The recent move by the Nigerian government to restrict FX access for importers of maize will drive investments into the maize subsector, experts in the agricultural sector say.
The experts who commended the apex bank for its recent restriction of Form X for maize importers say the move was necessary to create markets for farmers and spur i nvestment opportunities in the maize value chain.
“This is a good move by the apex bank as it will now create more markets for maize farmers across the country” said Tunji Adenola, former national president, Maize Association of Nigeria.
“It will spur investments in the maize value chain as more investors will focus on the subsector, thus, employment will be generated and farmers’ livelihoods will be positively impacted,” Adenola said.
About 60 percent of Nigeria’s maize is used for the production of poultry feeds, 25percent is used-up by the food and beverage industry, and remaining are consumed by households, experts say.
Poultry farmers who spend 70percent of their production costs have been worst hit by the sudden and speedy rise in maize prices.
But experts say that the pain being experienced by poultry farmers is short-term pain for a long-term gain.
Ayodeji Balogun, country manager, AFEX Commodities Exchange Limited, says the situation which is currently tough for poultry farmers is for a better tomorrow for the country especially amid low oil price and FX volatility.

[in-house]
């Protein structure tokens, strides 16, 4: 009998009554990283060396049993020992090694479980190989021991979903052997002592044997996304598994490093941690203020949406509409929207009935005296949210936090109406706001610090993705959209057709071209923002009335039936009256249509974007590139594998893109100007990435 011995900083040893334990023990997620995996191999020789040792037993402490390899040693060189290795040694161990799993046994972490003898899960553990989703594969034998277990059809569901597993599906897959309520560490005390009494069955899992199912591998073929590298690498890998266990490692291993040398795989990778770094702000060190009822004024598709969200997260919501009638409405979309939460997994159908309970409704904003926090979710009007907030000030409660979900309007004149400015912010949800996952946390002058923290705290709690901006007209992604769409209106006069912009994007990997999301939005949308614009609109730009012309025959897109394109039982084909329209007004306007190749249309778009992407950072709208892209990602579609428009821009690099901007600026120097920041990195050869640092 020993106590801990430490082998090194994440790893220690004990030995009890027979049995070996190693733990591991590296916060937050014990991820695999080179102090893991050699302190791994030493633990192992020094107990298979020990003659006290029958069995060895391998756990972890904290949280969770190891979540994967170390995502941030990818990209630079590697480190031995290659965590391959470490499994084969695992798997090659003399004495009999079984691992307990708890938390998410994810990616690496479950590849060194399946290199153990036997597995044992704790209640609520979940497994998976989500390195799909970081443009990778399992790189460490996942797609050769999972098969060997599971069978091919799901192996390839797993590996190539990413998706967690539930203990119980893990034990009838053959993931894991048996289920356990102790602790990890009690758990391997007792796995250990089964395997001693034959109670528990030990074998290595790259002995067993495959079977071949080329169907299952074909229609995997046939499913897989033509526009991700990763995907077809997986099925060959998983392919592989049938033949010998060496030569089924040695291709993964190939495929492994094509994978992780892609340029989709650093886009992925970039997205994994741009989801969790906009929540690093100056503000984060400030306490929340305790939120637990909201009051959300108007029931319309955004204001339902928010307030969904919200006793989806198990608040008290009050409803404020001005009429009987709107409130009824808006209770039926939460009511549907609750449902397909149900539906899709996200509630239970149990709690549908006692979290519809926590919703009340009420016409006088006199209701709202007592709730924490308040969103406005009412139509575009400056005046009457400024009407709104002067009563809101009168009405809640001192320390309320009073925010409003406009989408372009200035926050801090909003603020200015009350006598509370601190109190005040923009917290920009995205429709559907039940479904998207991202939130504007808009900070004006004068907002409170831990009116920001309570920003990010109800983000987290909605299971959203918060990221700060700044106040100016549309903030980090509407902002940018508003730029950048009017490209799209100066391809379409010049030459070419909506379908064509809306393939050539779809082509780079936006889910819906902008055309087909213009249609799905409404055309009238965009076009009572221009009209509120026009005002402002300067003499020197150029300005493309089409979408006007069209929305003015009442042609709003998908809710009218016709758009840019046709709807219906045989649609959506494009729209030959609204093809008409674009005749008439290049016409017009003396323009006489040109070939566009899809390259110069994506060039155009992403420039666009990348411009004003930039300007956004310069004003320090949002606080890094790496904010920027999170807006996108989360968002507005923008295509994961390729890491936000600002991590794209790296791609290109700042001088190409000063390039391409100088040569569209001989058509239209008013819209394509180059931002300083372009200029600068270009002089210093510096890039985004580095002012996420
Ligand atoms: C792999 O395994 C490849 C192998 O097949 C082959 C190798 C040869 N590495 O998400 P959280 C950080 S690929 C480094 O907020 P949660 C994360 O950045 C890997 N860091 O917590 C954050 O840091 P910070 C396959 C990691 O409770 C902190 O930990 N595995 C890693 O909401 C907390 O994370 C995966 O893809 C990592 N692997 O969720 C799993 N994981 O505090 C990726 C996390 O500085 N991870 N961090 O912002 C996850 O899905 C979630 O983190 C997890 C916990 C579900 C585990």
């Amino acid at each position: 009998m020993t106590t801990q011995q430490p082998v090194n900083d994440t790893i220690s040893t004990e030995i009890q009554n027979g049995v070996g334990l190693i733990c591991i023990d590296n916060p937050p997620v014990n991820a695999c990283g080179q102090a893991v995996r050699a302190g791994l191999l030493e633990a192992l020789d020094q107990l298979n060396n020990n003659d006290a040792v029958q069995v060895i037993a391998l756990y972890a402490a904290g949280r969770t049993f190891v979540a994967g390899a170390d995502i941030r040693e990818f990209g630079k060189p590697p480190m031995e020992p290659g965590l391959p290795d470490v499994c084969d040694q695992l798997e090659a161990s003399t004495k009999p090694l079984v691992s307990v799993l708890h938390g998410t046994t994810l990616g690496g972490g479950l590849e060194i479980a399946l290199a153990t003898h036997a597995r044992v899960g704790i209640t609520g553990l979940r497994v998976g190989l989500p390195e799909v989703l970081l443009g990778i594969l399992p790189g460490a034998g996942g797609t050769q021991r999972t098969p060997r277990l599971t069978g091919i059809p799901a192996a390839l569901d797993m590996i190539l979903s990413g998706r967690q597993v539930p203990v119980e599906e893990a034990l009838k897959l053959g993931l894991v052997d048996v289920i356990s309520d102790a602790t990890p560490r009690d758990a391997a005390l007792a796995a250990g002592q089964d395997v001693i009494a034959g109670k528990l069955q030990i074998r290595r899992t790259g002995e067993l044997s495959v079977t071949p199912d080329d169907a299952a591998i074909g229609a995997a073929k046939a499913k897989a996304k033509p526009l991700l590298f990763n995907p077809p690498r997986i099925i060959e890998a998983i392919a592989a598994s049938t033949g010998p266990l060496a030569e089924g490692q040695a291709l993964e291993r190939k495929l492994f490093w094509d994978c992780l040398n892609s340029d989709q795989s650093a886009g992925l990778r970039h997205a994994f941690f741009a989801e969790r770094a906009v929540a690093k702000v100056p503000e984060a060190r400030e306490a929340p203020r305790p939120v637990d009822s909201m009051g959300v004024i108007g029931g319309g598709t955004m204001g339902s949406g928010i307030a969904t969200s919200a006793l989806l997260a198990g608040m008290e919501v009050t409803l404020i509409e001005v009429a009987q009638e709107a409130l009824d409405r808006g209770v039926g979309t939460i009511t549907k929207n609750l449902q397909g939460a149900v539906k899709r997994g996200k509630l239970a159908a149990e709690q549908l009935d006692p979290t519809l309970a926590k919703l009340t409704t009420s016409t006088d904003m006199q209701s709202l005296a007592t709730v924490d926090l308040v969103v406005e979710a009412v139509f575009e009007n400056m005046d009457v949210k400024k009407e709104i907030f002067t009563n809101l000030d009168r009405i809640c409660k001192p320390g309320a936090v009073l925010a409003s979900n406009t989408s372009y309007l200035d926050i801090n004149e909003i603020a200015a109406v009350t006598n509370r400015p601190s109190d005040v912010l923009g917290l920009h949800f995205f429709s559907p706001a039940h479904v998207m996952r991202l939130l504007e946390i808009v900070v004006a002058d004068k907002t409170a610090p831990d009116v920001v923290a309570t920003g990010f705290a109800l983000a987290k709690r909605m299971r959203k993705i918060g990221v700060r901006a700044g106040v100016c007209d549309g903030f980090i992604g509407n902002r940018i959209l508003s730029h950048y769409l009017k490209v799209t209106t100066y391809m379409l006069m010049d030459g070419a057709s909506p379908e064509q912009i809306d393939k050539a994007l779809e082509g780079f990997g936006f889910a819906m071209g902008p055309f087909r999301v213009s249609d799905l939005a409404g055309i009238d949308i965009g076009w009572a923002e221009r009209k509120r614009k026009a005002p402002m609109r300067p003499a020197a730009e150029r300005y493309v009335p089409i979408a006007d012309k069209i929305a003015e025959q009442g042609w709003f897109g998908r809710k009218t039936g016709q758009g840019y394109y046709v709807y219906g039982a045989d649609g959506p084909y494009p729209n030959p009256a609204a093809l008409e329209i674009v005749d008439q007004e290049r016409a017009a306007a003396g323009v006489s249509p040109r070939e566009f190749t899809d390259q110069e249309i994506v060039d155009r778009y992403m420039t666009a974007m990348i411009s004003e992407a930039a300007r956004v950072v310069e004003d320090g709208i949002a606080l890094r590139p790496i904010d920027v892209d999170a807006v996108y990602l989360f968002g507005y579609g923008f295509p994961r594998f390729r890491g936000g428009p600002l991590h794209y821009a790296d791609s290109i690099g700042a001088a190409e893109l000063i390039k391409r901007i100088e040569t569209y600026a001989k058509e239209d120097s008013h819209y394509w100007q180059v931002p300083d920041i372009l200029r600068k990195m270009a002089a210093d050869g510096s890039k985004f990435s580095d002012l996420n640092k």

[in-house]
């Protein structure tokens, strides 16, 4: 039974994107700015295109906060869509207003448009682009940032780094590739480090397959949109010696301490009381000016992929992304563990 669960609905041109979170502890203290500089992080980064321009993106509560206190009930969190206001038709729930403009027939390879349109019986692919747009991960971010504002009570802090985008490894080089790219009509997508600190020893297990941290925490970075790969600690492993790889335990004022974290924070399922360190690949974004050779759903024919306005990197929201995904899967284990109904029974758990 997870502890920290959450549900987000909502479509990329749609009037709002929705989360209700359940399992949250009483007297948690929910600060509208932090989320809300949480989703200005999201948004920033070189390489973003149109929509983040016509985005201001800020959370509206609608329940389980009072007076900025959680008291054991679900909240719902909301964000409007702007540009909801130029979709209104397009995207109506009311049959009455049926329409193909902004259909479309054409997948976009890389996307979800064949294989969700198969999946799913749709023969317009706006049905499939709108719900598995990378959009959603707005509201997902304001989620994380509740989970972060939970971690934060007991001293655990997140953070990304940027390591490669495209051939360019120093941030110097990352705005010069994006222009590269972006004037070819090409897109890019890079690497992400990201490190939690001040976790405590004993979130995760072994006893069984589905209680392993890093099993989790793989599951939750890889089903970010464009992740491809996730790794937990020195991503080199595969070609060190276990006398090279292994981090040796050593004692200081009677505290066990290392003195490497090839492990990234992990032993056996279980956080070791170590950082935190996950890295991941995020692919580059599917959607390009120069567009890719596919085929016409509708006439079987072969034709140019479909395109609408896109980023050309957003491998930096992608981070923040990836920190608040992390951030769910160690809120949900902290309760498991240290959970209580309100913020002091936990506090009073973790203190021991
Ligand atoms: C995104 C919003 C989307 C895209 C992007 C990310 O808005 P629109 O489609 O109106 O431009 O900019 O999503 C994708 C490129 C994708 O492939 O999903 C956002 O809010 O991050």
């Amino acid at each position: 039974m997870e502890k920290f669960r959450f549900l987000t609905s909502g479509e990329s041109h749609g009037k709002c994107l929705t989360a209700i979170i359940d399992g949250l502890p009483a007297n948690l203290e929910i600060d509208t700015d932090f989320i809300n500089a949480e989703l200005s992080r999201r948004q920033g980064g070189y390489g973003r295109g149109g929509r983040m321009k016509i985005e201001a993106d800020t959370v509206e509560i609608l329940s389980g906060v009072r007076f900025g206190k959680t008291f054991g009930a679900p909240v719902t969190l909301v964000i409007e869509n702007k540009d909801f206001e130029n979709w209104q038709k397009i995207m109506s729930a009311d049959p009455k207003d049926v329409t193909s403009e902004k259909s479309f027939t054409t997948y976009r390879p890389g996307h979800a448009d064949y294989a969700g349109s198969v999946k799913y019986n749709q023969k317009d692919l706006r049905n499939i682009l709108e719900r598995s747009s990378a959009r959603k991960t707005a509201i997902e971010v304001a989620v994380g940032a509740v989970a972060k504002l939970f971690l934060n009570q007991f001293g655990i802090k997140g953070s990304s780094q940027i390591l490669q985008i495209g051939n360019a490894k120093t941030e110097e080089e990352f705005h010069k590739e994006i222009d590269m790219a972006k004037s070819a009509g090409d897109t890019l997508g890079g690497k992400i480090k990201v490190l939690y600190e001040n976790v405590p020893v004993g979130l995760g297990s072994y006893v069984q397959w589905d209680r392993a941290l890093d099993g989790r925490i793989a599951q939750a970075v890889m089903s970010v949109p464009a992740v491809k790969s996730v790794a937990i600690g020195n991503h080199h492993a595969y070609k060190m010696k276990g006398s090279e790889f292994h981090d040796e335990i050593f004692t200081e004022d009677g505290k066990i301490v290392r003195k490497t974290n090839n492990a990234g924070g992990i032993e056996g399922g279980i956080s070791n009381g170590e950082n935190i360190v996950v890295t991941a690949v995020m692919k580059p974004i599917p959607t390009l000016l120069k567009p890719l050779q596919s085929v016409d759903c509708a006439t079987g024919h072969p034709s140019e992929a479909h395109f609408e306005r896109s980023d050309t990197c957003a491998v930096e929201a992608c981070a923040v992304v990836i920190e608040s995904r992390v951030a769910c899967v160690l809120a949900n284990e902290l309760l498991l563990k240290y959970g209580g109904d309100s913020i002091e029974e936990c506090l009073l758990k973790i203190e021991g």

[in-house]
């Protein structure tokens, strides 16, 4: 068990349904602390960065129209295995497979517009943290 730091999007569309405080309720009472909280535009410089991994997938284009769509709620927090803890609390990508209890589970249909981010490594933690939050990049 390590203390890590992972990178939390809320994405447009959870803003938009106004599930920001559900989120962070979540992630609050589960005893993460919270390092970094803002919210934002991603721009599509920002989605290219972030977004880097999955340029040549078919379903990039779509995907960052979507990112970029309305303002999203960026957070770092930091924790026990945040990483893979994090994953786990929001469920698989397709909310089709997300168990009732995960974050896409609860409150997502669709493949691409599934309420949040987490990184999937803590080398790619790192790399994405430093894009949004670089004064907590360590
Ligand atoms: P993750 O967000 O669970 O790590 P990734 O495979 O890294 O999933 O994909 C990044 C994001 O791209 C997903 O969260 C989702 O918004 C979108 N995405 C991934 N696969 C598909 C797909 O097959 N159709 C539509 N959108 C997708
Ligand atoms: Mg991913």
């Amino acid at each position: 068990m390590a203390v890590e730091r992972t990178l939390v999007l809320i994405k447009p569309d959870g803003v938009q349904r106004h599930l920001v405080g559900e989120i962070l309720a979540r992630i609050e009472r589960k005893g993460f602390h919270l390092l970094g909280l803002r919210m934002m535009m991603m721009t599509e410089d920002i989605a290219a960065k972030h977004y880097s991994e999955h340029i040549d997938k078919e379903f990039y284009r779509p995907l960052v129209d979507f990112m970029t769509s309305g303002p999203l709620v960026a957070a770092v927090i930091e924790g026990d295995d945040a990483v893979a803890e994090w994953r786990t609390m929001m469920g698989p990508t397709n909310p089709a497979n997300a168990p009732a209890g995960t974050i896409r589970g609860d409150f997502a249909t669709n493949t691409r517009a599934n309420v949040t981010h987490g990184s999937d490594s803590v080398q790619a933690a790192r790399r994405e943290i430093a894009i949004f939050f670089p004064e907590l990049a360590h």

“We cannot continue to import maize on the detriment of our farmers. We know the situation is difficult at the moment but it will only be for short-term,” Balogun said.
“It is a short term pain for long term gains. We need to bear the pains now for the long term gains especially with the negative impact of the pandemic and FX volatility,” he added.
He said the country has what it takes to grow enough volume of maize that is required for consumption.
According to him, Nigeria has been increasing its maize production in recent years, but the intensifying effects of climate change experienced in 2019 led to a 25percent cut in the country’s yearly production.
Businessday findings show that the climate change impact on maize production as well as the COVID- 19 disruption on the food supply chain, have led to a surged in prices of the grain by over 50% percent in the country.
The apex bank had argued that the recent FX restriction for importers of the grain is part of its measure to protect the local production of the grain, stimulate rapid economic recovery, safeguard rural livelihoods nd increase job creation in the country, especially amid the COVID-19 pandemic.
Maize is the leading cereal grown in Nigeria, closely followed by sorghum and rice, and can be grown in all states of the country.
The International Institute of Tropical Agriculture (IITA) had in 2018 estimated the Nigerian maize industry to worth $6 billion annually.
Nigeria is Africa’s secondlargest maize grower after
South Africa, churning out about 10.5 million metric tons per annum with a demand of 15 million metric tons, leaving a supply- demand gap of 4.5 million tons per annum, according to data from the Federal Ministry of Agriculture.
“Lots of capital will now come into maize production. This will boost the production of the crop in the country and possibly make Nigeria the top grower on the crop on the continent” said an agric expert who does not want his name mentioned in print.
“Maize shortage wi l l become a thing of the past. All we are now asking from the government is policy consistency, as this will sustain the investments that will be made,” he said.
Nigeria had earlier in 2016 imposed FX restriction on importers of some 41 items which maize was included and the situation led to a sharp increase in local food crops.
Experts say the success recorded in rice can also be replicated in maize, as more investment opportunities will be created.